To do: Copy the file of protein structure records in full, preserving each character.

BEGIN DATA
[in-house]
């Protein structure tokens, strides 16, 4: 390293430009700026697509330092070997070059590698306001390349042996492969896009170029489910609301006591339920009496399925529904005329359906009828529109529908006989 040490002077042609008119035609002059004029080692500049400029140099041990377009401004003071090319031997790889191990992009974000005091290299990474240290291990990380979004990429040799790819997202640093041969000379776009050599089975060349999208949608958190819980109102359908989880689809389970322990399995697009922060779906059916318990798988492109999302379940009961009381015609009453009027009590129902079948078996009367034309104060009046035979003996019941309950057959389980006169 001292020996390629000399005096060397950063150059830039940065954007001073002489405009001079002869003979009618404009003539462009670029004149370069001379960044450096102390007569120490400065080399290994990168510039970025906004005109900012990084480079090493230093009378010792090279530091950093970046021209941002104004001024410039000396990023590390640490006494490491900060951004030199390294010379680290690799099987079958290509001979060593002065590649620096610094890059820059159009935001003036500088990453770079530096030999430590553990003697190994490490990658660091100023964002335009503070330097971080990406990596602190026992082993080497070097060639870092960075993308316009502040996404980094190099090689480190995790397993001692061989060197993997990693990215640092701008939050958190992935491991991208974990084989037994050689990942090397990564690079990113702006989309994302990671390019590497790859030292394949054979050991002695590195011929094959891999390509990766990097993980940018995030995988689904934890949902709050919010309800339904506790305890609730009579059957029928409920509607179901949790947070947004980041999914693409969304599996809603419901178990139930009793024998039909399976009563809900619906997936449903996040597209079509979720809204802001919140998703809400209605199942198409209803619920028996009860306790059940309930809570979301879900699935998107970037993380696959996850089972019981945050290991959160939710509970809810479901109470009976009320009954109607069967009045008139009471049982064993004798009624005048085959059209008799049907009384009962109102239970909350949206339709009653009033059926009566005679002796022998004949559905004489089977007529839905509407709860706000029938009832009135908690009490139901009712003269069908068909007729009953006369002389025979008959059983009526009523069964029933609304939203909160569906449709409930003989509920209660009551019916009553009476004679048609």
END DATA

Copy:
[in-house]
């Protein structure tokens, strides 16, 4: 390293430009700026697509330092070997070059590698306001390349042996492969896009170029489910609301006591339920009496399925529904005329359906009828529109529908006989 040490002077042609008119035609002059004029080692500049400029140099041990377009401004003071090319031997790889191990992009974000005091290299990474240290291990990380979004990429040799790819997202640093041969000379776009050599089975060349999208949608958190819980109102359908989880689809389970322990399995697009922060779906059916318990798988492109999302379940009961009381015609009453009027009590129902079948078996009367034309104060009046035979003996019941309950057959389980006169 001292020996390629000399005096060397950063150059830039940065954007001073002489405009001079002869003979009618404009003539462009670029004149370069001379960044450096102390007569120490400065080399290994990168510039970025906004005109900012990084480079090493230093009378010792090279530091950093970046021209941002104004001024410039000396990023590390640490006494490491900060951004030199390294010379680290690799099987079958290509001979060593002065590649620096610094890059820059159009935001003036500088990453770079530096030999430590553990003697190994490490990658660091100023964002335009503070330097971080990406990596602190026992082993080497070097060639870092960075993308316009502040996404980094190099090689480190995790397993001692061989060197993997990693990215640092701008939050958190992935491991991208974990084989037994050689990942090397990564690079990113702006989309994302990671390019590497790859030292394949054979050991002695590195011929094959891999390509990766990097993980940018995030995988689904934890949902709050919010309800339904506790305890609730009579059957029928409920509607179901949790947070947004980041999914693409969304599996809603419901178990139930009793024998039909399976009563809900619906997936449903996040597209079509979720809204802001919140998703809400209605199942198409209803619920028996009860306790059940309930809570979301879900699935998107970037993380696959996850089972019981945050290991959160939710509970809810479901109470009976009320009954109607069967009045008139009471049982064993004798009624005048085959059209008799049907009384009962109102239970909350949206339709009653009033059926009566005679002796022998004949559905004489089977007529839905509407709860706000029938009832009135908690009490139901009712003269069908068909007729009953006369002389025979008959059983009526009523069964029933609304939203909160569906449709409930003989509920209660009551019916009553009476004679048609």